story, its clear structure makes the album all the more enjoyable.
Shore does have a third recurring melody, a pastoral and gently beautiful
Celtic tinged tune that develops throughout the score, eventually surfacing
as the song "In Dreams." This melody seems to be associated with the Hobbits'
quest, and I'd imagine we'll see its continued development in the next
two films. Like the other recurring themes, it's allowed access to the
score's full orchestral resources, with its Celtic suggestions growing
from its harmonic inflections. As such it provides a nice bridge between
the Hobbits' quest and their home. The Hobbiton music in "Concerning Hobbits"
is swathed in Celtic instrumental sounds, including fiddle, dulcimer, harpsichord,
wooden flute, accordion and pizzicato strings. The heroic Hobbits are also
associated with the clear tones of a boys choir, aptly representing the
characters' nobility, stature and disposition, and establishing yet another
link to the greater whole. The Hobbit melodies are very tuneful and vertical,
almost song-like in construction, again reflecting this simple culture.
The mystical Elf cultures, on the other hand, receive some of Shore's
most horizontal writing, which creates an ethereal, timeless quality. An
all-female chorus often appears, as do female soloists Elizabeth Frasier
and Enya. Shore compounds this otherworldly writing with the inclusion
of African and North Indian instruments, and by the occasional introduction
of Eastern influenced harmonic nuances -- note the bent pitches in the
The album's two Enya songs are closely related to the Elf styles, and,
as they are orchestrated by Shore, fit rather seamlessly into the overall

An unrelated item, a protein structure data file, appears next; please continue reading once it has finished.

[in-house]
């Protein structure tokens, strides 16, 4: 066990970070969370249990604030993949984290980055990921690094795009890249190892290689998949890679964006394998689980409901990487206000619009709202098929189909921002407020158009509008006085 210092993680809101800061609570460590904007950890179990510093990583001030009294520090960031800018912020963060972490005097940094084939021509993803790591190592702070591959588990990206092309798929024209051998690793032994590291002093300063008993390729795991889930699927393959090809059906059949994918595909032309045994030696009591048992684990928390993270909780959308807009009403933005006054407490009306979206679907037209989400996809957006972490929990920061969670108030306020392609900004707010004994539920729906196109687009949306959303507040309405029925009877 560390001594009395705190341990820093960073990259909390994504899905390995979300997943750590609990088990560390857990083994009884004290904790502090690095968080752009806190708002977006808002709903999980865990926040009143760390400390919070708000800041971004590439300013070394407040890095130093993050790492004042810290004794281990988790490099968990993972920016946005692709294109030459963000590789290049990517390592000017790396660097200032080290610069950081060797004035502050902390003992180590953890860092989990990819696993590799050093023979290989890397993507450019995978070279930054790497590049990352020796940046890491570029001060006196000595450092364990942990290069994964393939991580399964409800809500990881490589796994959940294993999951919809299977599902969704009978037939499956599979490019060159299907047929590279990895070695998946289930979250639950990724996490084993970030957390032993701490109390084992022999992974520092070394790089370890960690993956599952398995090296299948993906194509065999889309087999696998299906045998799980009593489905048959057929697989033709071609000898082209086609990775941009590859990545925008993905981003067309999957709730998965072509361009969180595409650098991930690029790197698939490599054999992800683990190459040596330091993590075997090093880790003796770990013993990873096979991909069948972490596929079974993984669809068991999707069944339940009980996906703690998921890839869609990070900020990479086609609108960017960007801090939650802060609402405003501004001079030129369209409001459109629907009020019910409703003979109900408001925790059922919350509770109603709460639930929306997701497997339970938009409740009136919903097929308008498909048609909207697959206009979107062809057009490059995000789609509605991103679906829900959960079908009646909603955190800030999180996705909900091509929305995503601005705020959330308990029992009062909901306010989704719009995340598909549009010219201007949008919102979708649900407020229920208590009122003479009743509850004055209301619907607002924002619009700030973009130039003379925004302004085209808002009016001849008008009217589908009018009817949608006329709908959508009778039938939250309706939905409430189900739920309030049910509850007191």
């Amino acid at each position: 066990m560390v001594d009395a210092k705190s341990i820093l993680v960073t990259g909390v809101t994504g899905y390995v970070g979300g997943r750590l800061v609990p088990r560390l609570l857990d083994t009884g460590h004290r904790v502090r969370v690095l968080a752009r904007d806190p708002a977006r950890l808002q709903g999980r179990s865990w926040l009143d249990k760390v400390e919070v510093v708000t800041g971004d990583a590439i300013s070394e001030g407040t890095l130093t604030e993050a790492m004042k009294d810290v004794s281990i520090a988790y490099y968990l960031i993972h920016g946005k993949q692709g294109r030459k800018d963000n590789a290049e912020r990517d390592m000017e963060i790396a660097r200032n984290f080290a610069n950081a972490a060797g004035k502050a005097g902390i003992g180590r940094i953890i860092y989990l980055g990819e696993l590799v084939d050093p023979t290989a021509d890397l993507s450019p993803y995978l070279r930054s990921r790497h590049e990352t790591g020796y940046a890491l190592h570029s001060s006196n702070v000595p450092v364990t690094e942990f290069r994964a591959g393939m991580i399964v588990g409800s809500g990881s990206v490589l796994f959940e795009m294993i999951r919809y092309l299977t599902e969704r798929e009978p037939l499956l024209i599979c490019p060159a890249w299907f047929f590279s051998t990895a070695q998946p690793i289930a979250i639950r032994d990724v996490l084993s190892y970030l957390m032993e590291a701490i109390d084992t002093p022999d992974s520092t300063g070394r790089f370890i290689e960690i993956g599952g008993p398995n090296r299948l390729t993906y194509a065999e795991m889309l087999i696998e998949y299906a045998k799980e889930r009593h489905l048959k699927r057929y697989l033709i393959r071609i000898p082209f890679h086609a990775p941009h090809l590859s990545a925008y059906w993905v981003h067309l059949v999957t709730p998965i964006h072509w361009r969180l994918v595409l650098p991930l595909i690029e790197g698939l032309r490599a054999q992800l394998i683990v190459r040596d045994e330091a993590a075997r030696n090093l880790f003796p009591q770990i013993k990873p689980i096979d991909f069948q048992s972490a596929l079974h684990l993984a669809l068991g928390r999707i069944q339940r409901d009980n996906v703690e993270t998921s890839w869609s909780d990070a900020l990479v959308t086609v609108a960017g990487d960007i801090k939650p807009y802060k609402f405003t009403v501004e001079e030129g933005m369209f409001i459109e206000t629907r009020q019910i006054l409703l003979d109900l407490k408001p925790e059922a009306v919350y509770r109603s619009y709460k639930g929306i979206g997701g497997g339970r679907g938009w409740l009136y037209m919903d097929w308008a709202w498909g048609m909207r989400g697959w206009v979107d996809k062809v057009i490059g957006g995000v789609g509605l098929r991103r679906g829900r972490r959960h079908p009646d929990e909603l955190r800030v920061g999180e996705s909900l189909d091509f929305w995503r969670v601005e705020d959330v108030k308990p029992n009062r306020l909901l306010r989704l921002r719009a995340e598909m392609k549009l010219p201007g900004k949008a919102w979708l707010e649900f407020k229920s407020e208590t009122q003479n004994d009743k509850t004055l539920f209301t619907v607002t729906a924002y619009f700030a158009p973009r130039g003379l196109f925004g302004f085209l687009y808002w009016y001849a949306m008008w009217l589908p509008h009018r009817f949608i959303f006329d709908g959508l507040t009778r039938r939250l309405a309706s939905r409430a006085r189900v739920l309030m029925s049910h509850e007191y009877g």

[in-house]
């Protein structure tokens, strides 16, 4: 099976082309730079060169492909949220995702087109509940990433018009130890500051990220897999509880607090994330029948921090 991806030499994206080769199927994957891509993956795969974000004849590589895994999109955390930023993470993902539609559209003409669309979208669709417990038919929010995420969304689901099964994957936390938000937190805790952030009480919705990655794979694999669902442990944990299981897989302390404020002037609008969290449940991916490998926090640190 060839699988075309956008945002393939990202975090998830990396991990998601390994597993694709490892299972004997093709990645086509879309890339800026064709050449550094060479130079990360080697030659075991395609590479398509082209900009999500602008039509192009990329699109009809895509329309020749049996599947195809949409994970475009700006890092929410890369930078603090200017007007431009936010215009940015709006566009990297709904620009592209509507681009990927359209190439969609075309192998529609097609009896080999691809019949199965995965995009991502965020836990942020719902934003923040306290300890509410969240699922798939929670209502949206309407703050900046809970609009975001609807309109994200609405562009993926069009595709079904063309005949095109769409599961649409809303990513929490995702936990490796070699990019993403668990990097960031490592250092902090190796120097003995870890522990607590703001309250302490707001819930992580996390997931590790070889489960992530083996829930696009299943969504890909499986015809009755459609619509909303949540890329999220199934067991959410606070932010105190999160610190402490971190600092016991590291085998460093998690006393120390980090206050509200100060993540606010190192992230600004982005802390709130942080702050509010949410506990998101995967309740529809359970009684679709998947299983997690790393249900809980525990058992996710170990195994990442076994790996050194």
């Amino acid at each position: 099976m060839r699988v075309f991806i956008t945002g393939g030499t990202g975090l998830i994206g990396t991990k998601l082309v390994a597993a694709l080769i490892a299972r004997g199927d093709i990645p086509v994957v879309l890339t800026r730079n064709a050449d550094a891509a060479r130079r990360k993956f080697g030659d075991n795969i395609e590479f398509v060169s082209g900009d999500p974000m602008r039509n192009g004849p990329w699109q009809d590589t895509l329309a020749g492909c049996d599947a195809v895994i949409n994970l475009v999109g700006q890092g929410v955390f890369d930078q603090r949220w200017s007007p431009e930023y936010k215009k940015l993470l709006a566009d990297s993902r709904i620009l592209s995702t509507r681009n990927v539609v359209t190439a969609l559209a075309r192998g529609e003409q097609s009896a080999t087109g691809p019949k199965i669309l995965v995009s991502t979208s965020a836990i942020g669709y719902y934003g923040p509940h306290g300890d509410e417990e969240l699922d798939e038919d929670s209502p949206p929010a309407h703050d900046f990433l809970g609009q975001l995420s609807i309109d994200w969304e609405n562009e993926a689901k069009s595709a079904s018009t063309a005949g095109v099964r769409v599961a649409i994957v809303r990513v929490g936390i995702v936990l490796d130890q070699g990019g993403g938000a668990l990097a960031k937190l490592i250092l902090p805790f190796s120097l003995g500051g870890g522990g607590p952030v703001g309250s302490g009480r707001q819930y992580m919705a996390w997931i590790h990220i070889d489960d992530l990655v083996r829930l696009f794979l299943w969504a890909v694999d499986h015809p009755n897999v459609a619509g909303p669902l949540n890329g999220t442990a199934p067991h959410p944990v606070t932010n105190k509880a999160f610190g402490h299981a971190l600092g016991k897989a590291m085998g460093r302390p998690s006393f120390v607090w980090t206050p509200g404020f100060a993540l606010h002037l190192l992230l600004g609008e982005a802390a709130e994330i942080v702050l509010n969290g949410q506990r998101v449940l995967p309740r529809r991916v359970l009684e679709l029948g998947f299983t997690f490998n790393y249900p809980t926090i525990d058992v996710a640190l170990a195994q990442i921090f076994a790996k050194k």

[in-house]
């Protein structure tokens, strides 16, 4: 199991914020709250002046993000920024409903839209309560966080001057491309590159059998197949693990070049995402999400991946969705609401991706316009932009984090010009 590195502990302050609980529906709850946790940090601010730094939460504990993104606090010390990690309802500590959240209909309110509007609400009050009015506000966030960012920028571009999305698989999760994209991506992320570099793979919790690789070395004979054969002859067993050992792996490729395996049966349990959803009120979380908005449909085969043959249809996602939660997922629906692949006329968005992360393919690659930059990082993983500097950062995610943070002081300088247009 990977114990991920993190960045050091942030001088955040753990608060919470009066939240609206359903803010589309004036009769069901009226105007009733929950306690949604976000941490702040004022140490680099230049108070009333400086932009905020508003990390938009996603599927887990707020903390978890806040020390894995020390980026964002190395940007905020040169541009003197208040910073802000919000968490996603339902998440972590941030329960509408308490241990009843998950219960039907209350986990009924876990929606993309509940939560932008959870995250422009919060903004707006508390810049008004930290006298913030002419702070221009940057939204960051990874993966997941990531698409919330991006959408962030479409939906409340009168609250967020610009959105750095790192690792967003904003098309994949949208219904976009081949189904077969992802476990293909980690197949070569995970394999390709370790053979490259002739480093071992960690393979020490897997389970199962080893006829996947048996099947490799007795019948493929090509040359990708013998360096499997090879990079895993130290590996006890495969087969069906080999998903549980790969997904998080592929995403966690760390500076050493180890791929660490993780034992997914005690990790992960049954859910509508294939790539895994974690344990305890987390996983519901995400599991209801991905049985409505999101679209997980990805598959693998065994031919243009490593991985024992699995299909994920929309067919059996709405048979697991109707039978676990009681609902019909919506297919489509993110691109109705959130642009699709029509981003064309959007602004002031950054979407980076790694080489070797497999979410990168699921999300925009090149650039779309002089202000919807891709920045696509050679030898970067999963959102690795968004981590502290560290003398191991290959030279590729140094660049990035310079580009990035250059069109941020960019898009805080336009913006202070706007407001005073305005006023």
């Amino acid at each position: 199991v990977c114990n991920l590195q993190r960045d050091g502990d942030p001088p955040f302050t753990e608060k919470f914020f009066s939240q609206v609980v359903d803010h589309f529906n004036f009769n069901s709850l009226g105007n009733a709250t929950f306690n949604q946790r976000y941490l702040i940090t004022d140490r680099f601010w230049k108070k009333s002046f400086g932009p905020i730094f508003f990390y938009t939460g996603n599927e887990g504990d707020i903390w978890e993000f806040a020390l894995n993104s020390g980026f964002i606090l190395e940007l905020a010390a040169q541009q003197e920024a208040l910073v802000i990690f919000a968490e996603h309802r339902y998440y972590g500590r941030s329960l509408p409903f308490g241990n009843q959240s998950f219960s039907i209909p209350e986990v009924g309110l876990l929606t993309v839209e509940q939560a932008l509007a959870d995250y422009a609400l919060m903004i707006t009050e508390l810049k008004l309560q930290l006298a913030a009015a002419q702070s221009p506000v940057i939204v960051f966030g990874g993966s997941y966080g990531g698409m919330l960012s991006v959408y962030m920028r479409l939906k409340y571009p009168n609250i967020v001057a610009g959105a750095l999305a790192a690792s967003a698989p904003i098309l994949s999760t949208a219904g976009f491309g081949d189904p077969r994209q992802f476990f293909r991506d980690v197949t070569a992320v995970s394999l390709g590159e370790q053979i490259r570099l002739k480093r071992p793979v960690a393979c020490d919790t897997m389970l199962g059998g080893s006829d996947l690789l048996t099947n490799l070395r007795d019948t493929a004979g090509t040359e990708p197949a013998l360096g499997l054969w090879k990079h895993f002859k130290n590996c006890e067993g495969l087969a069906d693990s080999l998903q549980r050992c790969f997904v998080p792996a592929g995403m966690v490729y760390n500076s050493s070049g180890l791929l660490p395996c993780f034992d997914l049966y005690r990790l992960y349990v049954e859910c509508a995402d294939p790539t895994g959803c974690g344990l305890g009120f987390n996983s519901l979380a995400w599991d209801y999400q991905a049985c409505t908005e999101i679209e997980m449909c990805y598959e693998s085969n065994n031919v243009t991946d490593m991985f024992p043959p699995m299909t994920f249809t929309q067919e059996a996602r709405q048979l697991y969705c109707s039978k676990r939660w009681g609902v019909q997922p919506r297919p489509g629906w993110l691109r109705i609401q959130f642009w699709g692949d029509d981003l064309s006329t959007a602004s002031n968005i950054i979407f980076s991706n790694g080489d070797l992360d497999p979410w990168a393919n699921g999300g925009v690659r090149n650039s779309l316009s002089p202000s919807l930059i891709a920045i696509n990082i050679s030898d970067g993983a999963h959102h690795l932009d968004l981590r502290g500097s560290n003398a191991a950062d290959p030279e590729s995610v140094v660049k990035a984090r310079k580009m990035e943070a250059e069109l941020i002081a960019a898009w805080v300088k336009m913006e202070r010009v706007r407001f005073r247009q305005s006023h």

musical fabric. In fact, they coexist so neatly, neither Enya song is relegated
to its own track.
Fellowship of the Ring only deals in Dwarf culture during the
dangerously exciting Mines of Moria sequence, so Shore's gruff and angular
men's chorus couples nicely with low brass and string clusters to highlight
both the cultural aspects of the setting and the danger of the moment.
Shore's use of guttural grunting effects and syncopated rhythms in the
chorus augment the general effect, while allowing the choral sounds to
remain audible through the swelling, dissonant instrumental clusters. The
composer also taps into Tolkien's mention of drums in this scene with an
ever-building texture of pounding percussion. The Moria music is Shore's
most extroverted on the album and, over the course of two tracks ("A Journey
in the Dark" and "The Bridge of Khazad Dum"), intensifies into a dense
musical stranglehold, before cutting to a remorseful mixed choir and soprano
The Ring Wraiths are allotted Shore's darkest music (heard prominently
in "The Black Rider," "A Knife in the Dark," "Flight at the Ford" and elsewhere)
as a Gothic mixed chorus chants thick blocks of sound over a network of
churning ostinati. Again, there's an amazing thickness to the counterpoint
made clear by wise rhythmic decisions -- the instrumental ostinati provide
intricate detail while the voices are used in percussive bursts. The Wraiths
also have their own characteristically imbalanced 5/4 galloping motif for
low strings and metal percussion. Interestingly, the metal percussion in
this writing seems as if it may have gone through some sort of electronic
filtering, adding to the ghostly quality.
Shore has described this score as an opera, and while it makes great
copy, it's also an accurate description of the sort of elaborate detail
and scope that the score presents. The CD is overflowing with fascinating
harmonic relationships (some cultures have chromatic music, some have diatonic;
the Ring Wraiths' singularity of purpose is almost always pained in d or
e minor, the pure and simple "In Dreams" melody is almost always in C major,
etc.); with vocal soloists singing mellifluous Tolkien languages; and with
genuine thematic development allowing material to noticeably form and change
in conjunction with its dramatic counterparts. And like an opera, the music
is written in such a way to be satisfying even when separated from its
For a project with unlimited potential and unlimited pitfalls, Shore
has carefully and intelligently crafted one of the year's best works. The
score meets and exceeds the demands of the film, while providing one of
the year's most interesting musical/dramatic efforts. The music demands
a close listening, but the rewards outweigh the exertion.
Howard Shore's The Fellowship of the Ring CD is set for release
on November 20. Doug Adams can be reached at DAdams1127@aol.com